Notable Project Submission: Columbus Drive Sustainable Streetscape, Self-Watering Tree Wells
While attending an ISA Arborist seminar – I heard the words often: “If you can manage the water, you can manage the trees.” That overriding arc of thought became the basis for this urban design, sustainable streetscape concept.
Existing Conditions: This image depicts Columbus Drive with its current state of open asphalt paving, on-street parking, no crosswalks, or bike lanes. It also has no integrated street trees or pedestrian safety zones.
The basis for this concept of Urban Tree Management is utilizing natural rainfall that is collected on urban streets and intercepting the run-off to the trees before discharging into storm inlets. Provide water to trees for long-term sustainability is a difficult element of design in urban streetscape. I often run into two obstacles:
1. Providing irrigation to a hard paved urban environment is not only difficult, but it is often impossible. This is due to digging or trench sidewalks and common areas. Irrigation lines must run to trees; however, finding the water source and power source for controllers, the infrastructure, and the manpower to maintain these systems are also challenging.
2. The second obstacle is providing truck watering for the proposed landscape. In theory, this is a great solution, but once the 12-month contract runs out, no-one is contractually obligated to water the trees. If the trees are not yet established, then the landscape materials stress in dry months, and eventually, they slowly fail due to the annual stressing of the dry season and minimal water resources.
For this project, we ultimately decided to use natural rainfall to water the trees. Because the rainfall is already concentrated by the hard surfaces of streets and paving, it makes sense to redirect the water to the trees as a sustainable water source which can continuously maintain itself.
The tree wells were designed as a part of the stormwater system as a preliminary interception, before draining into the traditional storm inlets. Also incorporated into the tree well was an interception to collect trash and soils from street runoff. This is a critical item which limits the potential pollution of the tree root system from street runoff. The first half-inch of water is diverted into the tree wells directly through the curb’s gutter. Then, after the box fills up, the water overflows directly into the storm drain system. The top of the tree’s root ball is covered in gravel to prevent erosion from heavy remains. The bottom of the box is open to allow for drainage, and the sides are open to allow for tree root growth into the available green spaces. The trees will be planted in structured soils to allow for roadway construction and sidewalk construction over the trees, minimizing settlement. No irrigation is required as the natural rainfall provides the soil moisture.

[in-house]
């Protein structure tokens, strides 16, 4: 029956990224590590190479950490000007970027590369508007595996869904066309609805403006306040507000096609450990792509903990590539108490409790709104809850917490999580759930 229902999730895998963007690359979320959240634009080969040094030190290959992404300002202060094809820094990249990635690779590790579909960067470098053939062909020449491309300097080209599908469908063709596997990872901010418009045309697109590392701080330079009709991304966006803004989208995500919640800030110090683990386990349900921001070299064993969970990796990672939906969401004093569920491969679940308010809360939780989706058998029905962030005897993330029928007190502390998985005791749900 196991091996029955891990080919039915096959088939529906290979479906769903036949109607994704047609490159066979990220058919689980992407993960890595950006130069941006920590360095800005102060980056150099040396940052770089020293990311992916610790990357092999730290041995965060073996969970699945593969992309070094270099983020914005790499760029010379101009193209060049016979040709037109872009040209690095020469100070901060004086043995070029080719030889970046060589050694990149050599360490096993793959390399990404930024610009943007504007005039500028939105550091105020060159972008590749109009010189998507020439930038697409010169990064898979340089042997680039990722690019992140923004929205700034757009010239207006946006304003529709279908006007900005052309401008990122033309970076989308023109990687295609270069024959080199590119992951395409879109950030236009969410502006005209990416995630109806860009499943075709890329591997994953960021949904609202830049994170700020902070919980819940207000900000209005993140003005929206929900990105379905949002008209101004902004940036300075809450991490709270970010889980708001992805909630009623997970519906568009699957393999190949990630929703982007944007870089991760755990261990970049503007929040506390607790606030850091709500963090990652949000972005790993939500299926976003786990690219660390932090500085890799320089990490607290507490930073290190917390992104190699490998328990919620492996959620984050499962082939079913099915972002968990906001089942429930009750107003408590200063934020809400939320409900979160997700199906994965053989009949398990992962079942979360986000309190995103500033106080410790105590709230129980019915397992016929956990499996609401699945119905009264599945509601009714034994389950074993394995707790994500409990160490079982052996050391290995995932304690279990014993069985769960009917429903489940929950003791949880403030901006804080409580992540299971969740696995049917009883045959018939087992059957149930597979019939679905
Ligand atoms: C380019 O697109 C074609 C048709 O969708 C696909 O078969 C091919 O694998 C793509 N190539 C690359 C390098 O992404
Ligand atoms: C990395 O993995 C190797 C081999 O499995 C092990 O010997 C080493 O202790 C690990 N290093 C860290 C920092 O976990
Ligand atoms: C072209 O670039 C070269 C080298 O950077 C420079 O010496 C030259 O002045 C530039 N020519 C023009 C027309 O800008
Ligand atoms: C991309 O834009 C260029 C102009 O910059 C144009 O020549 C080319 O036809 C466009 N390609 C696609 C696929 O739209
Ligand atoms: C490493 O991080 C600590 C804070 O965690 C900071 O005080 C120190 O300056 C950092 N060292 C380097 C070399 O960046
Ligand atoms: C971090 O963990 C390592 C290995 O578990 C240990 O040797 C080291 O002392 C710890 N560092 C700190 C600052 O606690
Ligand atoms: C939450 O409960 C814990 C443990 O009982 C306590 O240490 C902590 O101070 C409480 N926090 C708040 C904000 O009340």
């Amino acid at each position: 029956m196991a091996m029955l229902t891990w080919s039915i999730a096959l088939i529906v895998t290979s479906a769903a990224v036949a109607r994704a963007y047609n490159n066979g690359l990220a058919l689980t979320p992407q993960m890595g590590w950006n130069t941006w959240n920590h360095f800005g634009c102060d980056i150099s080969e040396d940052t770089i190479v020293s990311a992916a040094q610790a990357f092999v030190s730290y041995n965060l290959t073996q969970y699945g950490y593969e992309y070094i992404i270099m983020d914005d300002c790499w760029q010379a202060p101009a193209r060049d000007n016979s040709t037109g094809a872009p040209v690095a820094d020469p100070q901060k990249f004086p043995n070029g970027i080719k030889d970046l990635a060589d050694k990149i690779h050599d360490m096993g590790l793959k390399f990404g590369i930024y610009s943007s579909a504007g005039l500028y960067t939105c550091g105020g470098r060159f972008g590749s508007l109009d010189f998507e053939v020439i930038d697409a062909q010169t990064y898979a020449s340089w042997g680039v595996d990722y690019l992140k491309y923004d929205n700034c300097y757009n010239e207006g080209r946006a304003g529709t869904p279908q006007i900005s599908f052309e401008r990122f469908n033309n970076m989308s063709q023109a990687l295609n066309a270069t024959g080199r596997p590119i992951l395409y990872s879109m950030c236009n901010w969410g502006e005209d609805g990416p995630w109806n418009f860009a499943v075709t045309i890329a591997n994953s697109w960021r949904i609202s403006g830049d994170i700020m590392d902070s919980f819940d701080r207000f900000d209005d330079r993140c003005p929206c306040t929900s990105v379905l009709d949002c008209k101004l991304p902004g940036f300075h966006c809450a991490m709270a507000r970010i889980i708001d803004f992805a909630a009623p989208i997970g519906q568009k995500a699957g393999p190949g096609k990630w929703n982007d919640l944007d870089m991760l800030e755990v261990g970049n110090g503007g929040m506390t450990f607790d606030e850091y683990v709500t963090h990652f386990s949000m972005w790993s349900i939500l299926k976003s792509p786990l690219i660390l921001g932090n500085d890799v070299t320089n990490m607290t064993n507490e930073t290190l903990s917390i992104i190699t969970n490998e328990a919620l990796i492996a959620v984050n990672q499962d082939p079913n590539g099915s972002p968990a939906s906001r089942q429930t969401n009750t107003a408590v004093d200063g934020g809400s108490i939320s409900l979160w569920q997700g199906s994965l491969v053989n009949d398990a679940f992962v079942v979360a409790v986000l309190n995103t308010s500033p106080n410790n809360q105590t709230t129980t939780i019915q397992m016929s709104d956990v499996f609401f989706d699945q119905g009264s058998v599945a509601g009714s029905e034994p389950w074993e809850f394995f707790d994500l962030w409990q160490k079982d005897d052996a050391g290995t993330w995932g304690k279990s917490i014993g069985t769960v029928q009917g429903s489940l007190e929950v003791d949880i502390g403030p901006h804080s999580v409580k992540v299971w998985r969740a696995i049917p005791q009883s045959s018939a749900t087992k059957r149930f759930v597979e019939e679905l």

A bump-out graphic which shows the concept of water along the curb redirected and flowing to the tree well.
Bald Cypress trees were selected for their narrow canopy in the urban environment. Their tolerance for the wet and dry cycle of natural rainfall and the minimal sidewalk uplift of surface roots were additional reasons for selection. On the other side of Columbus Drive, we were limited by TECO requirements, reducing our canopy tree plantings. Instead, we used Chinese Fan Palms in those particular tree wells. We also added shrub beds of Ixora to some of the open areas.
The project is currently under construction and is scheduled for completion in 2022.
A depiction of a tree well graphic and its various components.
Proposed concept sketch of a self-watering tree well which uses stormwater run-off from the street to water the tree. It then overflows into a storm drain.
Construction document detailing a tree well in a bump-out and showing root growth areas, openings in a tree well box, tree grate, and structured soils.
Construction document detailing a tree well in a bump-out and showing root growth areas, openings in a tree well box, tree grate, and structured soils. Tree wells use a standard-sized, 72" square stormwater box with modified openings for the inlets and root growth areas.
The construction document site plan of proposed landscape bump-outs and street tree program.
by Jonathan Toner
Jonathan has worked with several well know Engineering & Architectural Firms in the Tampa Bay area, including Design Advocates, Inc. before starting Terra Tectonics design group, inc., in 1992 and has since produced a wide range and variety of projects. Adding to his knowledge base, and broadening the understanding of trees in the landscape, studies were undertaken to obtain Certification as an ISA Arborist in 2001. Jonathan brings a solid understanding of local climate, environmental, aesthetic and economic issues, as well as a core understanding of project management, based upon experiences from similar projects.